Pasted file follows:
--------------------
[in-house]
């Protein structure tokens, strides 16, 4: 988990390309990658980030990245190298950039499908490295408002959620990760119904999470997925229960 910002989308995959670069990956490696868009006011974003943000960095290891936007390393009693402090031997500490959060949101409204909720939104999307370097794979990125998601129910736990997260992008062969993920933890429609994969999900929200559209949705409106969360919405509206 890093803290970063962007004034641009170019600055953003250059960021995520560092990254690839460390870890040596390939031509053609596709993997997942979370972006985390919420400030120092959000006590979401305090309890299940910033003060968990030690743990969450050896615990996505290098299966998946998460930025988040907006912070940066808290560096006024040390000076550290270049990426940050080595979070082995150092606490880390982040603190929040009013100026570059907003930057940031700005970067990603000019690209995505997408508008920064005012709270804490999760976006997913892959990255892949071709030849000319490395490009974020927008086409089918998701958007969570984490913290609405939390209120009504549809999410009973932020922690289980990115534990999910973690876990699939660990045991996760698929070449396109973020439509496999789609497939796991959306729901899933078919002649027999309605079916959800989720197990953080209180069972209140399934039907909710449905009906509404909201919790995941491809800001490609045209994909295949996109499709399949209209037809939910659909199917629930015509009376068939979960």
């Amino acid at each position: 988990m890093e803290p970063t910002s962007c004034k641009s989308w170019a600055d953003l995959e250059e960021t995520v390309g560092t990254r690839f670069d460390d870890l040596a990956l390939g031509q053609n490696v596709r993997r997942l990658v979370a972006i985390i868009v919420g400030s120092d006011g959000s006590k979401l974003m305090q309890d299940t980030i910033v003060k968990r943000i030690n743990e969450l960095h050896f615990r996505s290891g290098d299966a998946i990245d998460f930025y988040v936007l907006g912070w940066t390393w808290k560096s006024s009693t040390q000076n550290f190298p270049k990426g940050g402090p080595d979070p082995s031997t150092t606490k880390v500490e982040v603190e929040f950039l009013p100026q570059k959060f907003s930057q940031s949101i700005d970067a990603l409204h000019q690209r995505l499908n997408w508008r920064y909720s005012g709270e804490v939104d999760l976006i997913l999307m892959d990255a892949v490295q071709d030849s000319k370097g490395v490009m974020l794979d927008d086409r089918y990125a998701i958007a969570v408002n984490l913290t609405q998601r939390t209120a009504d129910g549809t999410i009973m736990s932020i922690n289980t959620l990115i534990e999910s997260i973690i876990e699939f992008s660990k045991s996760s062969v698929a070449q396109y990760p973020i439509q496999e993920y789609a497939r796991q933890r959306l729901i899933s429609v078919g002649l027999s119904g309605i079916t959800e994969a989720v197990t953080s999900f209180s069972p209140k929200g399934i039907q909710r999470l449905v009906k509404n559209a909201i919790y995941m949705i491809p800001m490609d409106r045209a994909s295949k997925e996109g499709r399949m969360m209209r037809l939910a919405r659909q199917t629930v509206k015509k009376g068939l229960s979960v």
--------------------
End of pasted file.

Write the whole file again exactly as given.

[in-house]
């Protein structure tokens, strides 16, 4: 988990390309990658980030990245190298950039499908490295408002959620990760119904999470997925229960 910002989308995959670069990956490696868009006011974003943000960095290891936007390393009693402090031997500490959060949101409204909720939104999307370097794979990125998601129910736990997260992008062969993920933890429609994969999900929200559209949705409106969360919405509206 890093803290970063962007004034641009170019600055953003250059960021995520560092990254690839460390870890040596390939031509053609596709993997997942979370972006985390919420400030120092959000006590979401305090309890299940910033003060968990030690743990969450050896615990996505290098299966998946998460930025988040907006912070940066808290560096006024040390000076550290270049990426940050080595979070082995150092606490880390982040603190929040009013100026570059907003930057940031700005970067990603000019690209995505997408508008920064005012709270804490999760976006997913892959990255892949071709030849000319490395490009974020927008086409089918998701958007969570984490913290609405939390209120009504549809999410009973932020922690289980990115534990999910973690876990699939660990045991996760698929070449396109973020439509496999789609497939796991959306729901899933078919002649027999309605079916959800989720197990953080209180069972209140399934039907909710449905009906509404909201919790995941491809800001490609045209994909295949996109499709399949209209037809939910659909199917629930015509009376068939979960």
């Amino acid at each position: 988990m890093e803290p970063t910002s962007c004034k641009s989308w170019a600055d953003l995959e250059e960021t995520v390309g560092t990254r690839f670069d460390d870890l040596a990956l390939g031509q053609n490696v596709r993997r997942l990658v979370a972006i985390i868009v919420g400030s120092d006011g959000s006590k979401l974003m305090q309890d299940t980030i910033v003060k968990r943000i030690n743990e969450l960095h050896f615990r996505s290891g290098d299966a998946i990245d998460f930025y988040v936007l907006g912070w940066t390393w808290k560096s006024s009693t040390q000076n550290f190298p270049k990426g940050g402090p080595d979070p082995s031997t150092t606490k880390v500490e982040v603190e929040f950039l009013p100026q570059k959060f907003s930057q940031s949101i700005d970067a990603l409204h000019q690209r995505l499908n997408w508008r920064y909720s005012g709270e804490v939104d999760l976006i997913l999307m892959d990255a892949v490295q071709d030849s000319k370097g490395v490009m974020l794979d927008d086409r089918y990125a998701i958007a969570v408002n984490l913290t609405q998601r939390t209120a009504d129910g549809t999410i009973m736990s932020i922690n289980t959620l990115i534990e999910s997260i973690i876990e699939f992008s660990k045991s996760s062969v698929a070449q396109y990760p973020i439509q496999e993920y789609a497939r796991q933890r959306l729901i899933s429609v078919g002649l027999s119904g309605i079916t959800e994969a989720v197990t953080s999900f209180s069972p209140k929200g399934i039907q909710r999470l449905v009906k509404n559209a909201i919790y995941m949705i491809p800001m490609d409106r045209a994909s295949k997925e996109g499709r399949m969360m209209r037809l939910a919405r659909q199917t629930v509206k015509k009376g068939l229960s979960v």